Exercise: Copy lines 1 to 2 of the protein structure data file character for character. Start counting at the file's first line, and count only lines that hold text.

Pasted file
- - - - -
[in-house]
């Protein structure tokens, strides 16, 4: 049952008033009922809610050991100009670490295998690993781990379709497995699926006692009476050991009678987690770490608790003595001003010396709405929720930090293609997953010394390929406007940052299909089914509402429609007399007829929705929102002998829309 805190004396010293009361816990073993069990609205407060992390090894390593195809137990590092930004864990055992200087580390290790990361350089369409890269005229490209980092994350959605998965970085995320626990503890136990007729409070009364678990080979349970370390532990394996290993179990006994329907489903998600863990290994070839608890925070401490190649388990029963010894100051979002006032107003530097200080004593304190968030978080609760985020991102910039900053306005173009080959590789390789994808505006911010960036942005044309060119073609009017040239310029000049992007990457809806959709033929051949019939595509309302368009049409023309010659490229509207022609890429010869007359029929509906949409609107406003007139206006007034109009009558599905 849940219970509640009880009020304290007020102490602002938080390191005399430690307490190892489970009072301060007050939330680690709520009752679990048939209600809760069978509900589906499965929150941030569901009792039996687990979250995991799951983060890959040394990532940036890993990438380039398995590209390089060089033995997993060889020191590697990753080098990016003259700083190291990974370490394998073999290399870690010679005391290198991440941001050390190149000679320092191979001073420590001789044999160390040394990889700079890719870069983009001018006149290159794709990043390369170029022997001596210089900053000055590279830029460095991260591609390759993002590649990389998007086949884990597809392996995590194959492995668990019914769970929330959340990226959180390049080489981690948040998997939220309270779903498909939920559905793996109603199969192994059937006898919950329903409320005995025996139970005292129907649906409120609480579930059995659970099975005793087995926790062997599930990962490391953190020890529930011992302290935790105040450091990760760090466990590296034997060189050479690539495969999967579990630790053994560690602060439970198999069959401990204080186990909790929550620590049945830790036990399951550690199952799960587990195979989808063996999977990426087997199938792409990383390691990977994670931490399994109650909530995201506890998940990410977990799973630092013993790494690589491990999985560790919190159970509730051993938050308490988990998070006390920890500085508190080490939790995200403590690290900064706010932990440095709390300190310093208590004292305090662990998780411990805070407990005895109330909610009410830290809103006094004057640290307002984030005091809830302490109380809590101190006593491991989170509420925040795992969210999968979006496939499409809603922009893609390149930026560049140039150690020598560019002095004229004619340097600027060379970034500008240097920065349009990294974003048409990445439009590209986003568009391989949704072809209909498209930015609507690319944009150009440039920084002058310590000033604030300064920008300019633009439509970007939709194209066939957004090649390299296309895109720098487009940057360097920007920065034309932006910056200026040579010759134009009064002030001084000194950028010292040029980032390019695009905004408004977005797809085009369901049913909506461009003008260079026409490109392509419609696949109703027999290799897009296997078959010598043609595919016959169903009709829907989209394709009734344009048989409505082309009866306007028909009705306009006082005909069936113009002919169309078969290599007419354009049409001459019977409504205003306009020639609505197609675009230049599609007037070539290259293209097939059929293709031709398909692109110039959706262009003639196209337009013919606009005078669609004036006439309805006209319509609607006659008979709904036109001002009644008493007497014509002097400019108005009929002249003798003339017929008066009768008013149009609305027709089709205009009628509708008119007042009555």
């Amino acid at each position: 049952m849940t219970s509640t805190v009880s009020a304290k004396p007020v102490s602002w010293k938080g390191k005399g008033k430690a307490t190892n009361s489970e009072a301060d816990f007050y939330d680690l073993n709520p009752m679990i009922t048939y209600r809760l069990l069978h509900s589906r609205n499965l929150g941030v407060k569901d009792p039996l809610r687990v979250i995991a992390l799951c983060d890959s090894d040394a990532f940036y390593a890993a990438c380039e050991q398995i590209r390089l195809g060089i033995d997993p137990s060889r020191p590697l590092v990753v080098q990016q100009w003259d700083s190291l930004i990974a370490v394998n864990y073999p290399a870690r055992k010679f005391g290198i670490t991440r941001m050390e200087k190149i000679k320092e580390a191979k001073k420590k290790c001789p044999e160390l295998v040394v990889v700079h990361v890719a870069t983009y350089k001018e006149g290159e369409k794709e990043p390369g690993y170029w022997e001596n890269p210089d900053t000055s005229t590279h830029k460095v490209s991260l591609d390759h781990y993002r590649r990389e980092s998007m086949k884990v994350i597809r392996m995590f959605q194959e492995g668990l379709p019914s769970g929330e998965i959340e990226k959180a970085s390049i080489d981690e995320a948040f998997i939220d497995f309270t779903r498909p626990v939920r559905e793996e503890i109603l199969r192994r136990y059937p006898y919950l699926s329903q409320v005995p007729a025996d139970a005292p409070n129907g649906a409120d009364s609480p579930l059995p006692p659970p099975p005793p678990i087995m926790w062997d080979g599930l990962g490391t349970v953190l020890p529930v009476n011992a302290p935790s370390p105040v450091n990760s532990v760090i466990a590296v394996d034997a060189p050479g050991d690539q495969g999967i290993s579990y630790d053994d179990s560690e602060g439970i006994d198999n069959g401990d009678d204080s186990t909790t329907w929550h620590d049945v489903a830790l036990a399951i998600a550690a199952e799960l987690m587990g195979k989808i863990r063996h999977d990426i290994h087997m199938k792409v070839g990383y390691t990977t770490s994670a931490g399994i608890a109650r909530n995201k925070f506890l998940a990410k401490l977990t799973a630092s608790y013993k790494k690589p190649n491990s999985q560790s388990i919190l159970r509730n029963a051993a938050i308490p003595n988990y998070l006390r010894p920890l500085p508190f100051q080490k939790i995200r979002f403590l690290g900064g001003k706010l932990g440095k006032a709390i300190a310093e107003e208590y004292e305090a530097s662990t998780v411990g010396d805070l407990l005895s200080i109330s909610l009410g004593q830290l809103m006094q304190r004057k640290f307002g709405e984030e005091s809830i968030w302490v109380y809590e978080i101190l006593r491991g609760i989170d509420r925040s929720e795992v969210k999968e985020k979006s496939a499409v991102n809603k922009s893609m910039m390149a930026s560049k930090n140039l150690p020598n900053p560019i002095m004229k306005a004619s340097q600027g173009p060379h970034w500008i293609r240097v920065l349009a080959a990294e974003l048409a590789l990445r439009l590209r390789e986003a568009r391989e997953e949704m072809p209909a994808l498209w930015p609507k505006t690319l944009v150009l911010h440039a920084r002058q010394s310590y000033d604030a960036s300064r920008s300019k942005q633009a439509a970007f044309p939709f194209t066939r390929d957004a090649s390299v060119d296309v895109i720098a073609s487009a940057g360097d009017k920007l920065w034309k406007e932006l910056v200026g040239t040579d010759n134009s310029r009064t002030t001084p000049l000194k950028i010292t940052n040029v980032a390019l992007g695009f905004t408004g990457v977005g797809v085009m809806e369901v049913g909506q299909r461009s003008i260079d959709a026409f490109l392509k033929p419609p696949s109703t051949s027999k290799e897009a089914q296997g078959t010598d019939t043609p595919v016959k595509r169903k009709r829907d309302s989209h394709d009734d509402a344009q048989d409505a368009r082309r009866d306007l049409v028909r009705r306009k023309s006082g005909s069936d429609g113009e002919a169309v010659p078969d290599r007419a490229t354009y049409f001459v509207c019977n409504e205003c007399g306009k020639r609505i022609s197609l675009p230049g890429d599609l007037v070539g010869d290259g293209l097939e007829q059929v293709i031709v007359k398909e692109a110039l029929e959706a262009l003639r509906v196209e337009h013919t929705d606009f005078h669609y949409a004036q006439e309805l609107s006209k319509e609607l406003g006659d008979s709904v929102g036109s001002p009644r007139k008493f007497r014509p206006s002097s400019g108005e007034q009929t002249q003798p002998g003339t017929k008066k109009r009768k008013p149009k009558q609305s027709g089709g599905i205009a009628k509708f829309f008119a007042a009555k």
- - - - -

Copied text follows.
[in-house]
């Protein structure tokens, strides 16, 4: 049952008033009922809610050991100009670490295998690993781990379709497995699926006692009476050991009678987690770490608790003595001003010396709405929720930090293609997953010394390929406007940052299909089914509402429609007399007829929705929102002998829309 805190004396010293009361816990073993069990609205407060992390090894390593195809137990590092930004864990055992200087580390290790990361350089369409890269005229490209980092994350959605998965970085995320626990503890136990007729409070009364678990080979349970370390532990394996290993179990006994329907489903998600863990290994070839608890925070401490190649388990029963010894100051979002006032107003530097200080004593304190968030978080609760985020991102910039900053306005173009080959590789390789994808505006911010960036942005044309060119073609009017040239310029000049992007990457809806959709033929051949019939595509309302368009049409023309010659490229509207022609890429010869007359029929509906949409609107406003007139206006007034109009009558599905 849940219970509640009880009020304290007020102490602002938080390191005399430690307490190892489970009072301060007050939330680690709520009752679990048939209600809760069978509900589906499965929150941030569901009792039996687990979250995991799951983060890959040394990532940036890993990438380039398995590209390089060089033995997993060889020191590697990753080098990016003259700083190291990974370490394998073999290399870690010679005391290198991440941001050390190149000679320092191979001073420590001789044999160390040394990889700079890719870069983009001018006149290159794709990043390369170029022997001596210089900053000055590279830029460095991260591609390759993002590649990389998007086949884990597809392996995590194959492995668990019914769970929330959340990226959180390049080489981690948040998997939220309270779903498909939920559905793996109603199969192994059937006898919950329903409320005995025996139970005292129907649906409120609480579930059995659970099975005793087995926790062997599930990962490391953190020890529930011992302290935790105040450091990760760090466990590296034997060189050479690539495969999967579990630790053994560690602060439970198999069959401990204080186990909790929550620590049945830790036990399951550690199952799960587990195979989808063996999977990426087997199938792409990383390691990977994670931490399994109650909530995201506890998940990410977990799973630092013993790494690589491990999985560790919190159970509730051993938050308490988990998070006390920890500085508190080490939790995200403590690290900064706010932990440095709390300190310093208590004292305090662990998780411990805070407990005895109330909610009410830290809103006094004057640290307002984030005091809830302490109380809590101190006593491991989170509420925040795992969210999968979006496939499409809603922009893609390149930026560049140039150690020598560019002095004229004619340097600027060379970034500008240097920065349009990294974003048409990445439009590209986003568009391989949704072809209909498209930015609507690319944009150009440039920084002058310590000033604030300064920008300019633009439509970007939709194209066939957004090649390299296309895109720098487009940057360097920007920065034309932006910056200026040579010759134009009064002030001084000194950028010292040029980032390019695009905004408004977005797809085009369901049913909506461009003008260079026409490109392509419609696949109703027999290799897009296997078959010598043609595919016959169903009709829907989209394709009734344009048989409505082309009866306007028909009705306009006082005909069936113009002919169309078969290599007419354009049409001459019977409504205003306009020639609505197609675009230049599609007037070539290259293209097939059929293709031709398909692109110039959706262009003639196209337009013919606009005078669609004036006439309805006209319509609607006659008979709904036109001002009644008493007497014509002097400019108005009929002249003798003339017929008066009768008013149009609305027709089709205009009628509708008119007042009555």